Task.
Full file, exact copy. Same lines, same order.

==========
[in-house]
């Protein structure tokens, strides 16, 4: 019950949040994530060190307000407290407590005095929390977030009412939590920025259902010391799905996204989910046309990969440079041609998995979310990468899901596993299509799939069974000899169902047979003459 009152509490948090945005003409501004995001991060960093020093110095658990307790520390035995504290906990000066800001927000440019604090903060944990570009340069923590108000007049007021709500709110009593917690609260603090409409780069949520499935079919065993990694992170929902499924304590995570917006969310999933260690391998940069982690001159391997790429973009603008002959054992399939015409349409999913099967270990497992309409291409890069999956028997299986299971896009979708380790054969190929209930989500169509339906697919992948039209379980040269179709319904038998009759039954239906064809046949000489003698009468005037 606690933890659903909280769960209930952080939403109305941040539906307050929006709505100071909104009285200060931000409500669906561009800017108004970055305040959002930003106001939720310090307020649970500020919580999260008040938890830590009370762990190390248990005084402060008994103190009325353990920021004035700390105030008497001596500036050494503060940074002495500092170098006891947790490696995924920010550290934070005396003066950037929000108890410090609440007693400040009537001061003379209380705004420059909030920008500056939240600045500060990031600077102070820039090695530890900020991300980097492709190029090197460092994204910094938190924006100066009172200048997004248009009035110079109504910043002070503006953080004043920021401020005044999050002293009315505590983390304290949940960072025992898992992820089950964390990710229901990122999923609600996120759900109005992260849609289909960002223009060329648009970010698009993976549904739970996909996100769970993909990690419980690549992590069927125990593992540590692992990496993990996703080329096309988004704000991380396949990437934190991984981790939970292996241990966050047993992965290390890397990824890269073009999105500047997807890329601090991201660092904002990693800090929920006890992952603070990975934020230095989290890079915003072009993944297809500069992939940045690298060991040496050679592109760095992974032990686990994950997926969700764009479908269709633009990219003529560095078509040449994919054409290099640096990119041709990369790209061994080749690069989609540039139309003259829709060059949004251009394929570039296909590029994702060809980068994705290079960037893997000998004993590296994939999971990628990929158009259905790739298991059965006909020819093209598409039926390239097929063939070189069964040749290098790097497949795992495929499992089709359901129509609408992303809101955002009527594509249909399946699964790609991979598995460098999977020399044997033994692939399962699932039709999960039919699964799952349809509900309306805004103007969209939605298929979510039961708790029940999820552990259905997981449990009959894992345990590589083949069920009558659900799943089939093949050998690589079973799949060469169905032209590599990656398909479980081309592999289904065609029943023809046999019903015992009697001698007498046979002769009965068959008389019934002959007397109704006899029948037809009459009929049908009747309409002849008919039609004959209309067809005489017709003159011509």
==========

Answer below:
[in-house]
């Protein structure tokens, strides 16, 4: 019950949040994530060190307000407290407590005095929390977030009412939590920025259902010391799905996204989910046309990969440079041609998995979310990468899901596993299509799939069974000899169902047979003459 009152509490948090945005003409501004995001991060960093020093110095658990307790520390035995504290906990000066800001927000440019604090903060944990570009340069923590108000007049007021709500709110009593917690609260603090409409780069949520499935079919065993990694992170929902499924304590995570917006969310999933260690391998940069982690001159391997790429973009603008002959054992399939015409349409999913099967270990497992309409291409890069999956028997299986299971896009979708380790054969190929209930989500169509339906697919992948039209379980040269179709319904038998009759039954239906064809046949000489003698009468005037 606690933890659903909280769960209930952080939403109305941040539906307050929006709505100071909104009285200060931000409500669906561009800017108004970055305040959002930003106001939720310090307020649970500020919580999260008040938890830590009370762990190390248990005084402060008994103190009325353990920021004035700390105030008497001596500036050494503060940074002495500092170098006891947790490696995924920010550290934070005396003066950037929000108890410090609440007693400040009537001061003379209380705004420059909030920008500056939240600045500060990031600077102070820039090695530890900020991300980097492709190029090197460092994204910094938190924006100066009172200048997004248009009035110079109504910043002070503006953080004043920021401020005044999050002293009315505590983390304290949940960072025992898992992820089950964390990710229901990122999923609600996120759900109005992260849609289909960002223009060329648009970010698009993976549904739970996909996100769970993909990690419980690549992590069927125990593992540590692992990496993990996703080329096309988004704000991380396949990437934190991984981790939970292996241990966050047993992965290390890397990824890269073009999105500047997807890329601090991201660092904002990693800090929920006890992952603070990975934020230095989290890079915003072009993944297809500069992939940045690298060991040496050679592109760095992974032990686990994950997926969700764009479908269709633009990219003529560095078509040449994919054409290099640096990119041709990369790209061994080749690069989609540039139309003259829709060059949004251009394929570039296909590029994702060809980068994705290079960037893997000998004993590296994939999971990628990929158009259905790739298991059965006909020819093209598409039926390239097929063939070189069964040749290098790097497949795992495929499992089709359901129509609408992303809101955002009527594509249909399946699964790609991979598995460098999977020399044997033994692939399962699932039709999960039919699964799952349809509900309306805004103007969209939605298929979510039961708790029940999820552990259905997981449990009959894992345990590589083949069920009558659900799943089939093949050998690589079973799949060469169905032209590599990656398909479980081309592999289904065609029943023809046999019903015992009697001698007498046979002769009965068959008389019934002959007397109704006899029948037809009459009929049908009747309409002849008919039609004959209309067809005489017709003159011509």